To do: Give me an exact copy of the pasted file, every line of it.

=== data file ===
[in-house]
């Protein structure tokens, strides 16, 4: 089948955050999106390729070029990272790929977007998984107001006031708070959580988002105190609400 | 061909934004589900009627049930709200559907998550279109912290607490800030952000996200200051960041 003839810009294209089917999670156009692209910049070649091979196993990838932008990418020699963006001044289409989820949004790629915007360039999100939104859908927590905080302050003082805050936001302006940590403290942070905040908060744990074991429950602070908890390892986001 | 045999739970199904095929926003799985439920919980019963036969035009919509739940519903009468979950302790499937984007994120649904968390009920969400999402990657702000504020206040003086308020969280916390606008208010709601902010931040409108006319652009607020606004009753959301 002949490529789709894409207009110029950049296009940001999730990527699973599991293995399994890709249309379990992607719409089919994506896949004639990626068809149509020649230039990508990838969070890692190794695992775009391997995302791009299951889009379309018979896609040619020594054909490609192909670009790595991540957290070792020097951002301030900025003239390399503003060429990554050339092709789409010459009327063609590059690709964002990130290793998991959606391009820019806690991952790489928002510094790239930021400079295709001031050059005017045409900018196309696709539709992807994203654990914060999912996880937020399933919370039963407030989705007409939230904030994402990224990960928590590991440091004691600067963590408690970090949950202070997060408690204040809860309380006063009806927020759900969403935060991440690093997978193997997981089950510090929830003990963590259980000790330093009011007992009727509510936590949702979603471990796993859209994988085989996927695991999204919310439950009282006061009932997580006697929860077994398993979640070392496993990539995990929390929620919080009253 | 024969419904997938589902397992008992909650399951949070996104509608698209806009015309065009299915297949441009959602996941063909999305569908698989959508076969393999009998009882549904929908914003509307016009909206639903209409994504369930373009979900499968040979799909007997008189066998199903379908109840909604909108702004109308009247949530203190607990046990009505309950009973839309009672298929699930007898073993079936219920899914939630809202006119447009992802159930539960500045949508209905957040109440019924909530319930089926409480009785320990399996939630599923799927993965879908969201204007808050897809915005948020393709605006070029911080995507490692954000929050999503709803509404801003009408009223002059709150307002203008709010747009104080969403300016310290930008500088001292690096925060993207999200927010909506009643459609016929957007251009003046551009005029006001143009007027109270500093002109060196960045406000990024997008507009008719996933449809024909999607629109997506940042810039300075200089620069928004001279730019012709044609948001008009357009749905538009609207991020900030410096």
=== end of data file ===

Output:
[in-house]
């Protein structure tokens, strides 16, 4: 089948955050999106390729070029990272790929977007998984107001006031708070959580988002105190609400 | 061909934004589900009627049930709200559907998550279109912290607490800030952000996200200051960041 003839810009294209089917999670156009692209910049070649091979196993990838932008990418020699963006001044289409989820949004790629915007360039999100939104859908927590905080302050003082805050936001302006940590403290942070905040908060744990074991429950602070908890390892986001 | 045999739970199904095929926003799985439920919980019963036969035009919509739940519903009468979950302790499937984007994120649904968390009920969400999402990657702000504020206040003086308020969280916390606008208010709601902010931040409108006319652009607020606004009753959301 002949490529789709894409207009110029950049296009940001999730990527699973599991293995399994890709249309379990992607719409089919994506896949004639990626068809149509020649230039990508990838969070890692190794695992775009391997995302791009299951889009379309018979896609040619020594054909490609192909670009790595991540957290070792020097951002301030900025003239390399503003060429990554050339092709789409010459009327063609590059690709964002990130290793998991959606391009820019806690991952790489928002510094790239930021400079295709001031050059005017045409900018196309696709539709992807994203654990914060999912996880937020399933919370039963407030989705007409939230904030994402990224990960928590590991440091004691600067963590408690970090949950202070997060408690204040809860309380006063009806927020759900969403935060991440690093997978193997997981089950510090929830003990963590259980000790330093009011007992009727509510936590949702979603471990796993859209994988085989996927695991999204919310439950009282006061009932997580006697929860077994398993979640070392496993990539995990929390929620919080009253 | 024969419904997938589902397992008992909650399951949070996104509608698209806009015309065009299915297949441009959602996941063909999305569908698989959508076969393999009998009882549904929908914003509307016009909206639903209409994504369930373009979900499968040979799909007997008189066998199903379908109840909604909108702004109308009247949530203190607990046990009505309950009973839309009672298929699930007898073993079936219920899914939630809202006119447009992802159930539960500045949508209905957040109440019924909530319930089926409480009785320990399996939630599923799927993965879908969201204007808050897809915005948020393709605006070029911080995507490692954000929050999503709803509404801003009408009223002059709150307002203008709010747009104080969403300016310290930008500088001292690096925060993207999200927010909506009643459609016929957007251009003046551009005029006001143009007027109270500093002109060196960045406000990024997008507009008719996933449809024909999607629109997506940042810039300075200089620069928004001279730019012709044609948001008009357009749905538009609207991020900030410096």